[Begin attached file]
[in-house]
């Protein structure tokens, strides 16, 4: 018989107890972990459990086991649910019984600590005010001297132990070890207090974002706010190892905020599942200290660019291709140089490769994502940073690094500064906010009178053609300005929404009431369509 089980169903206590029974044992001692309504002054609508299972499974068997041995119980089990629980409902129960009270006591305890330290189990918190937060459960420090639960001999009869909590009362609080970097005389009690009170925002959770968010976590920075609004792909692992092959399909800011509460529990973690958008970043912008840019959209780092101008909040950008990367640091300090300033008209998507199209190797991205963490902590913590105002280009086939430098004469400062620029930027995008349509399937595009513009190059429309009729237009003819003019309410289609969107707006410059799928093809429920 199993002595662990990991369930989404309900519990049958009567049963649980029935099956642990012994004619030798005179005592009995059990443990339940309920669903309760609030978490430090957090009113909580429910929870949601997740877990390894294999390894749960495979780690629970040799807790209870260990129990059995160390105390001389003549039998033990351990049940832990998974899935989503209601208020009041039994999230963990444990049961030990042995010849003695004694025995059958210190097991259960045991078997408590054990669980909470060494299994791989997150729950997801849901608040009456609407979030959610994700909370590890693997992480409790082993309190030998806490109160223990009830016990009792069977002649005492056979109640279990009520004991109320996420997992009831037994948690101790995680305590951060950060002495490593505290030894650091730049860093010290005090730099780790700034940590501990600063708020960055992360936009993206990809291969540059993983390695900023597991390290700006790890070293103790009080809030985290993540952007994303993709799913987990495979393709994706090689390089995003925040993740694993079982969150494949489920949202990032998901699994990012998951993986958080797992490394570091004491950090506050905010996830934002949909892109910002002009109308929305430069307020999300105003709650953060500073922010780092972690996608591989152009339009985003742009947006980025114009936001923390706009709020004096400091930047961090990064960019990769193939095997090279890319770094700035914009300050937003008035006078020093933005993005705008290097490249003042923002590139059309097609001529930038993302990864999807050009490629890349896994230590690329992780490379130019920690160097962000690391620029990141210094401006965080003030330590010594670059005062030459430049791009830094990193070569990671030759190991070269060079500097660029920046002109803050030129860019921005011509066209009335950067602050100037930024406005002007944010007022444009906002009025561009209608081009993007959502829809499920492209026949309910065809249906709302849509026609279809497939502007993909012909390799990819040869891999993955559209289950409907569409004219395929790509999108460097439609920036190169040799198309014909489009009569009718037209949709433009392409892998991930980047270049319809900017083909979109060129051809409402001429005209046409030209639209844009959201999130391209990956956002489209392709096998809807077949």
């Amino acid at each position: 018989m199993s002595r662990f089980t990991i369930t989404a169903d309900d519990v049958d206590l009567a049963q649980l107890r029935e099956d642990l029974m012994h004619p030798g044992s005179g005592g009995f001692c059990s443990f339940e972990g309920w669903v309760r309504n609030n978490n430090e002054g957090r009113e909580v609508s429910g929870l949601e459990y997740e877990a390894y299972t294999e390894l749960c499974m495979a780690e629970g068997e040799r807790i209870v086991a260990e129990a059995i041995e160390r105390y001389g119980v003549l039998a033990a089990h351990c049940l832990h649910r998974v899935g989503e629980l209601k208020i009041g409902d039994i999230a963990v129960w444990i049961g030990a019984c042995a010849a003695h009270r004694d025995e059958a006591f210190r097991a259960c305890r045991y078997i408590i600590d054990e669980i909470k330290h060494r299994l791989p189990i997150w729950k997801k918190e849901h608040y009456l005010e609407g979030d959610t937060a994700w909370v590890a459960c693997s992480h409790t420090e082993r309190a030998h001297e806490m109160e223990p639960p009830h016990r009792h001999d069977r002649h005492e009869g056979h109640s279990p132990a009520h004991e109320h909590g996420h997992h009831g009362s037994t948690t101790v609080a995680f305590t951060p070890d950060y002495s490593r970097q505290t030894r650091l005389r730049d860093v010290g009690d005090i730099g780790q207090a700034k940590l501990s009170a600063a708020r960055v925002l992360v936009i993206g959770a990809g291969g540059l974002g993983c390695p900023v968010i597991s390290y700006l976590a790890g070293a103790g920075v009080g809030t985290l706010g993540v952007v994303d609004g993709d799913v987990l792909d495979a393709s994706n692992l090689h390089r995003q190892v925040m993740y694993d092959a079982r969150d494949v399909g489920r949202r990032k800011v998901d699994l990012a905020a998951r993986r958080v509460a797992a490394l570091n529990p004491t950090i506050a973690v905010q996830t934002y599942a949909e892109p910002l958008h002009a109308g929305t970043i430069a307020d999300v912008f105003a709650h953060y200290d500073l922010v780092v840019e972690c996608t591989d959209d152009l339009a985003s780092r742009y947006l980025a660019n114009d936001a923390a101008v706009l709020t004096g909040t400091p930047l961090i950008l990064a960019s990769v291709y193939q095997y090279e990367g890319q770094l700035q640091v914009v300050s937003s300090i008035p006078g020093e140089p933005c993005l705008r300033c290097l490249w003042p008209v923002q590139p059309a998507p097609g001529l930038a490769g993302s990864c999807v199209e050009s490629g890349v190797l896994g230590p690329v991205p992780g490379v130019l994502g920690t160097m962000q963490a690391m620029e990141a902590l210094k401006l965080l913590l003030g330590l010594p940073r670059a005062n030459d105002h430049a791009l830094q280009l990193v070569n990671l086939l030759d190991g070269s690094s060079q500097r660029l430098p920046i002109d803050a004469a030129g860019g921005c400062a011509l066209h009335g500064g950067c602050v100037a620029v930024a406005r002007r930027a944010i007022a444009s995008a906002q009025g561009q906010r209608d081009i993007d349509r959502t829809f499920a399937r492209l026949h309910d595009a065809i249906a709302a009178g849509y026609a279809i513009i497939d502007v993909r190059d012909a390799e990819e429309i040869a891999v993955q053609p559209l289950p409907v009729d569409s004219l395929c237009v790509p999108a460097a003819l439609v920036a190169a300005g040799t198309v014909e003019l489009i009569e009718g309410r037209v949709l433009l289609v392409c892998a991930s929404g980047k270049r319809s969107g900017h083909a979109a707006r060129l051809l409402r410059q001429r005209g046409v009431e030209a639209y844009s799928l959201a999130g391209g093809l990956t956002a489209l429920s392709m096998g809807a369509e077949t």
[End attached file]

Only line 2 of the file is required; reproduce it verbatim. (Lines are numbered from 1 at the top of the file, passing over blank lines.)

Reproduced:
């Protein structure tokens, strides 16, 4: 018989107890972990459990086991649910019984600590005010001297132990070890207090974002706010190892905020599942200290660019291709140089490769994502940073690094500064906010009178053609300005929404009431369509 089980169903206590029974044992001692309504002054609508299972499974068997041995119980089990629980409902129960009270006591305890330290189990918190937060459960420090639960001999009869909590009362609080970097005389009690009170925002959770968010976590920075609004792909692992092959399909800011509460529990973690958008970043912008840019959209780092101008909040950008990367640091300090300033008209998507199209190797991205963490902590913590105002280009086939430098004469400062620029930027995008349509399937595009513009190059429309009729237009003819003019309410289609969107707006410059799928093809429920 199993002595662990990991369930989404309900519990049958009567049963649980029935099956642990012994004619030798005179005592009995059990443990339940309920669903309760609030978490430090957090009113909580429910929870949601997740877990390894294999390894749960495979780690629970040799807790209870260990129990059995160390105390001389003549039998033990351990049940832990998974899935989503209601208020009041039994999230963990444990049961030990042995010849003695004694025995059958210190097991259960045991078997408590054990669980909470060494299994791989997150729950997801849901608040009456609407979030959610994700909370590890693997992480409790082993309190030998806490109160223990009830016990009792069977002649005492056979109640279990009520004991109320996420997992009831037994948690101790995680305590951060950060002495490593505290030894650091730049860093010290005090730099780790700034940590501990600063708020960055992360936009993206990809291969540059993983390695900023597991390290700006790890070293103790009080809030985290993540952007994303993709799913987990495979393709994706090689390089995003925040993740694993079982969150494949489920949202990032998901699994990012998951993986958080797992490394570091004491950090506050905010996830934002949909892109910002002009109308929305430069307020999300105003709650953060500073922010780092972690996608591989152009339009985003742009947006980025114009936001923390706009709020004096400091930047961090990064960019990769193939095997090279890319770094700035914009300050937003008035006078020093933005993005705008290097490249003042923002590139059309097609001529930038993302990864999807050009490629890349896994230590690329992780490379130019920690160097962000690391620029990141210094401006965080003030330590010594670059005062030459430049791009830094990193070569990671030759190991070269060079500097660029920046002109803050030129860019921005011509066209009335950067602050100037930024406005002007944010007022444009906002009025561009209608081009993007959502829809499920492209026949309910065809249906709302849509026609279809497939502007993909012909390799990819040869891999993955559209289950409907569409004219395929790509999108460097439609920036190169040799198309014909489009009569009718037209949709433009392409892998991930980047270049319809900017083909979109060129051809409402001429005209046409030209639209844009959201999130391209990956956002489209392709096998809807077949």